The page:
The Washington Examiner
September 13, 2006
By Alan Dowd

“Ned Lamont’s victory,” gushes Eli Pariser of MoveOn, “is great news for Democrats.” According to Pariser, the Democratic Party should emulate Lamont’s “principled progressivism” and jettison what The New York Times labels a “warped version of bipartisanship”—the sort of bipartisan cooperation characterized by Sen. Joe Lieberman’s stance on Iraq and other fronts in the wider war on terror.
Whether or not the Democratic Party will follow Lamont’s example to victory remains to be seen. What is abundantly clear, however, is how far MoveOn has strayed from its first principles.

In its own words, MoveOn was created by people who “shared deep frustration with the partisan warfare in Washington, D.C., and the ridiculous waste of our nation’s focus at the time of the impeachment mess.” In fact, the group would get its name from the outgrowth of that frustration: a petition to “censure President Clinton and move on to pressing issues facing the nation.”
MoveOn soon spawned a political action committee to help “elect moderates.” But almost a decade later, are MoveOn’s founders and followers still frustrated by “partisan warfare” and supporting “moderates” for elective office? You be the judge.

One wonders if Joan Blades and Wes Boyd, who launched MoveOn in 1998, find it ironic or depressing or both that eight years after failing to convince Congress that President Bill Clinton should have been censured, their web-driven grassroots group is backing Sen. Russ Feingold’s doomed bid to censure President George W. Bush for creating a terrorism surveillance program. Even Senate Democrats have distanced themselves from Feingold. And for good reason: They can read polls. More than six in ten Americans support the NSA’s collecting and monitoring of domestic phone calls between suspected terrorists.

But MoveOn’s discomfort with waging the war on terror at home and abroad is nothing new. Even before it backed the censure measure or latched on to Cindy Sheehan, MoveOn was flirting with the far fringes of the anti-war movement, as Peter Beinart of the center-left New Republic has observed. Pointing to a MoveOn petition spewed out while Manhattan was still smoldering, Beinart concluded that the organization had succumbed to moral relativism: The petition, he wrote, “demands that the United States ‘support justice, not escalating violence,’ calls for ‘ending the cycle of violence,’ and says that ‘[i]f we retaliate by bombing Kabul and kill people oppressed by the Taliban dictatorship ... we become like the terrorists we oppose.’ By any reasonable standard, that is opposition to war in Afghanistan.”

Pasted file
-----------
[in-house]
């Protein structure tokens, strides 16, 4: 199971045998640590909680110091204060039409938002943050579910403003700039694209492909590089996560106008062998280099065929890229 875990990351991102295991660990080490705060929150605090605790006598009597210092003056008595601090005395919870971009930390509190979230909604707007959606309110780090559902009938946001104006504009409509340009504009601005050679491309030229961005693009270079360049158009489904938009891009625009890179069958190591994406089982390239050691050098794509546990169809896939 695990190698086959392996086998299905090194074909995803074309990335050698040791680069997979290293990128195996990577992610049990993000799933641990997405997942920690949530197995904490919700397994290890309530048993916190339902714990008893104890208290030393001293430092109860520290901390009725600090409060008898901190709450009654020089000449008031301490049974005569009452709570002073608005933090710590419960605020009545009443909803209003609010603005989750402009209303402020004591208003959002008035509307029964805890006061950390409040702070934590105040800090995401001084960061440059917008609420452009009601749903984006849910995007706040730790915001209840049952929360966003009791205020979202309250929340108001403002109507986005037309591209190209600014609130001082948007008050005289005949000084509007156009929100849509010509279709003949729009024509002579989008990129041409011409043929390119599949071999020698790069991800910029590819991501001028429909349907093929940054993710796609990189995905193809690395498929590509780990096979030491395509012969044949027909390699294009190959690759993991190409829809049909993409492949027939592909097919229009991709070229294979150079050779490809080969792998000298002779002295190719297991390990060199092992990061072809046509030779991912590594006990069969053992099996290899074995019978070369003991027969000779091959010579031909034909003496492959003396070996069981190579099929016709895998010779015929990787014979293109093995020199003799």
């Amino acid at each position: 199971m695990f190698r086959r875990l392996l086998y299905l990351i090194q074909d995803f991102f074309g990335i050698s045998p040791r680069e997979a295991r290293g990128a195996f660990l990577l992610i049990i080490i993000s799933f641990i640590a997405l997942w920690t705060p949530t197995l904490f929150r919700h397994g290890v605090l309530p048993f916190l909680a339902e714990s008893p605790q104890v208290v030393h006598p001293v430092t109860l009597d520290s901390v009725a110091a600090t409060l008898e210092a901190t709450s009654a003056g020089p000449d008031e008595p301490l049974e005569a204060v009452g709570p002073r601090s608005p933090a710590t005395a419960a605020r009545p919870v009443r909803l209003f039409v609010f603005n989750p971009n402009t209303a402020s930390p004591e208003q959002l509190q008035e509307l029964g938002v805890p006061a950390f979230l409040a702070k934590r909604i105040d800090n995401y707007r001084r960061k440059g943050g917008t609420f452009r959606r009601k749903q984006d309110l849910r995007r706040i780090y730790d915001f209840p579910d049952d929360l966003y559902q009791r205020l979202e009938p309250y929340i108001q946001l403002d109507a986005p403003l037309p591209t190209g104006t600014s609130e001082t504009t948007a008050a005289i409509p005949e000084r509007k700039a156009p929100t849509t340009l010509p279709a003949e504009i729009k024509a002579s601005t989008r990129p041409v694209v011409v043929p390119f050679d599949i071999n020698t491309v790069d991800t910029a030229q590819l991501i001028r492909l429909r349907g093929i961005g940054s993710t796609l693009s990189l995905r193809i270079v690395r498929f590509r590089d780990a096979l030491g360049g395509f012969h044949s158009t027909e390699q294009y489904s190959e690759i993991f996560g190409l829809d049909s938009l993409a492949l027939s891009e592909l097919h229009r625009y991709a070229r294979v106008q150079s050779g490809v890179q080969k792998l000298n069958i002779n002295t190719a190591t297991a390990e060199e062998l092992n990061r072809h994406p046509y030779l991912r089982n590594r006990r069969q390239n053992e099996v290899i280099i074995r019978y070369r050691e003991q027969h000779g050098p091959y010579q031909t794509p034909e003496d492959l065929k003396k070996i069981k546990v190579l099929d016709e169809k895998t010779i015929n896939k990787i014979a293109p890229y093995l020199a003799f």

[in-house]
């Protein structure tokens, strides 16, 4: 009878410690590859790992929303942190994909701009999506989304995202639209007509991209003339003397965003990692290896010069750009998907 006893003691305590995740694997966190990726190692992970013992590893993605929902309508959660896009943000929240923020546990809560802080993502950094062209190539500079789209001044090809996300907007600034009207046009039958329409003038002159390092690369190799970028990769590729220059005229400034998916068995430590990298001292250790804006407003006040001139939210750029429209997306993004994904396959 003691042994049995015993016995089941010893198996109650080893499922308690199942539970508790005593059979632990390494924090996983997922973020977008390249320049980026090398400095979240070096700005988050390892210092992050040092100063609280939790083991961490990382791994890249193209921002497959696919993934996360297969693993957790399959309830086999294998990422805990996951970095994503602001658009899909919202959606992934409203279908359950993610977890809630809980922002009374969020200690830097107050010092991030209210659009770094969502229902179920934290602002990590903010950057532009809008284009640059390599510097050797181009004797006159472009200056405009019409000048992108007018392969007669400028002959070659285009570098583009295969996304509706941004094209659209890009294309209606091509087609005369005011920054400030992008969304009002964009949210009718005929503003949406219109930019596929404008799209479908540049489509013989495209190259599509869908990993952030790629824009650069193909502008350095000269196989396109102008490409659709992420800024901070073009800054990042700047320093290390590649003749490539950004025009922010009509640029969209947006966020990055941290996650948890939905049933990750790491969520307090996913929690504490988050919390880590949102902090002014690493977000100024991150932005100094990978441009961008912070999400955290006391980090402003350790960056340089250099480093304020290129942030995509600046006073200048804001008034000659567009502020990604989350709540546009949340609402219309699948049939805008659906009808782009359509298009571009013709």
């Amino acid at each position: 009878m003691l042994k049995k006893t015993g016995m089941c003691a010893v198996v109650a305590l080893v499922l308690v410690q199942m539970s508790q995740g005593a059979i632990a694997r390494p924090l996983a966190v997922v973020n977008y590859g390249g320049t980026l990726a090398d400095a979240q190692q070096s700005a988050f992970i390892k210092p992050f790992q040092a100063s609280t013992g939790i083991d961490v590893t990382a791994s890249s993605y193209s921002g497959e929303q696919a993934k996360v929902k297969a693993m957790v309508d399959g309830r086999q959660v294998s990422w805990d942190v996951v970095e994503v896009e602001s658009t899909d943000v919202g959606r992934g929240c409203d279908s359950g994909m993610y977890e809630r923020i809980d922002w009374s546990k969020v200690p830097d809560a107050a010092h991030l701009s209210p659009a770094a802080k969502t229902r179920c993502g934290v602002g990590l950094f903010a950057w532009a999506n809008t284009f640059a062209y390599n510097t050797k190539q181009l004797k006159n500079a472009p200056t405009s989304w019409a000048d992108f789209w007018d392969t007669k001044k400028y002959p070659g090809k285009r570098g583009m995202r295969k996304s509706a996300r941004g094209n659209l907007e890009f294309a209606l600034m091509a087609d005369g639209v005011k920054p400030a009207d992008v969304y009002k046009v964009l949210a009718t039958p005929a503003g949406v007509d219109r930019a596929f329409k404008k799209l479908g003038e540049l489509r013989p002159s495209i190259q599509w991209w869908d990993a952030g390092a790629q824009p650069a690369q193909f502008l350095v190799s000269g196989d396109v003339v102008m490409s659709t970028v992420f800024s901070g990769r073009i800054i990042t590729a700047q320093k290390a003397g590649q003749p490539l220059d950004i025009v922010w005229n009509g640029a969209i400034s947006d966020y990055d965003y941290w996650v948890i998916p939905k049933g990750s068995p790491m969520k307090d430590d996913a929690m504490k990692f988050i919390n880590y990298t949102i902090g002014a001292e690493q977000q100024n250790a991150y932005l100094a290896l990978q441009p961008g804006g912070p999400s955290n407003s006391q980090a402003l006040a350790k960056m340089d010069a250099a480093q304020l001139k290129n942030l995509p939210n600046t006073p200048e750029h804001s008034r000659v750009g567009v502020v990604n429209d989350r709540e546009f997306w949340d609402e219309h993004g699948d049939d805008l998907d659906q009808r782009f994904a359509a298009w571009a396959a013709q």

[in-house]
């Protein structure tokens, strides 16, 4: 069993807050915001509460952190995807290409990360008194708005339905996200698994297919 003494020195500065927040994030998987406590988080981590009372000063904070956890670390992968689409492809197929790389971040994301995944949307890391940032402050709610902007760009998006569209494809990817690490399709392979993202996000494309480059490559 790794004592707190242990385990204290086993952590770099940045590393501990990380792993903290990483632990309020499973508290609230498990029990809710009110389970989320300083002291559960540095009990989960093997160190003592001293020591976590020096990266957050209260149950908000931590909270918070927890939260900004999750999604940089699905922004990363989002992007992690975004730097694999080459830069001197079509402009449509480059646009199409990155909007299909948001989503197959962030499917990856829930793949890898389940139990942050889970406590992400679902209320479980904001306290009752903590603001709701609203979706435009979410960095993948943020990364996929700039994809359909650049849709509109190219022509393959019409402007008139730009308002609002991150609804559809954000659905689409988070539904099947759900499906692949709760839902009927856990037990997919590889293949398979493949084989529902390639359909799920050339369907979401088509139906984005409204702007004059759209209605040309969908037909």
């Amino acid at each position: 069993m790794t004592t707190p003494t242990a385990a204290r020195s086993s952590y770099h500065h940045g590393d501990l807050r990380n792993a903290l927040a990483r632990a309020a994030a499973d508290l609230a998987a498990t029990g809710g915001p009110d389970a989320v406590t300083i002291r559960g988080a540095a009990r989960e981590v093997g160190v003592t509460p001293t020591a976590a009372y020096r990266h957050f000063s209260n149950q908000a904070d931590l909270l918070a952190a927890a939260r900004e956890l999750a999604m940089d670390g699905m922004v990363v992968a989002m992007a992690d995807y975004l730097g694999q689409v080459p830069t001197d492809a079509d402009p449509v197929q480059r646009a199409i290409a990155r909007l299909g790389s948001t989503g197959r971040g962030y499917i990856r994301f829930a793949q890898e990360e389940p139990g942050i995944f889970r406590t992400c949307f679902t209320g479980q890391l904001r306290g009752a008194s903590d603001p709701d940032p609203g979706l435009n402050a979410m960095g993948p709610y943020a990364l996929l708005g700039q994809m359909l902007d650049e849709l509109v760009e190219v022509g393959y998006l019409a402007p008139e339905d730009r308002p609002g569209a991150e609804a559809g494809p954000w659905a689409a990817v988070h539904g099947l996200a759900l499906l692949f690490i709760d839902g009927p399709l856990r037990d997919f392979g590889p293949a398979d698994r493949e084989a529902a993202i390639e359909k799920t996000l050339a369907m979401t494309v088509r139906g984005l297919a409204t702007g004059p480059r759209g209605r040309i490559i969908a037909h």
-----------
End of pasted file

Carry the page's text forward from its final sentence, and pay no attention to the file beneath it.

MoveOn raised millions trying to unseat Bush in 2004, and took partisanship to new depths by infamously posting ads that compared Bush to Hitler. “What were war crimes in 1945 is foreign policy in 2003,” hissed one ad. How’s that for moderate?

In short, if there was ever a time when the MoveOn faithful had “deep frustration with…partisan warfare,” it certainly is in the past. But don’t take my word for it: Citing MoveOn’s support for “Democratic political candidates with tens of millions of dollars in advertising as well as countless hours of telephone and door-to-door fieldwork,” Wired called the organization “a Democratic juggernaut.” In an interview with CNN, a Democratic strategist called MoveOn “a magic injection of courage and backbone for the Democratic Party.”

Today, the MoveOn website openly calls for a Democratic takeover of Congress. “We’re aiming to take the fight to Republicans by raising the first $1,000,000 for our election plan,” MoveOn’s website cheers.
MoveOn, of course, has every right to support the Democratic Party and its candidates, to get down in the political trenches and sling mud, and to pump millions into the political process. But it all sounds so, well, partisan.

That’s not necessarily a problem, at least not for most of us. After all, our country was forged by partisans with deep disagreements about the nature of the government they birthed. Just read the Federalist Papers and Anti-Federalist responses to get a sense of their differences.

But this does present a problem, it would seem, for MoveOn: If it’s locking arms with a political party and waging political battles, isn’t it engaging in the very “partisan warfare” its founders so derided?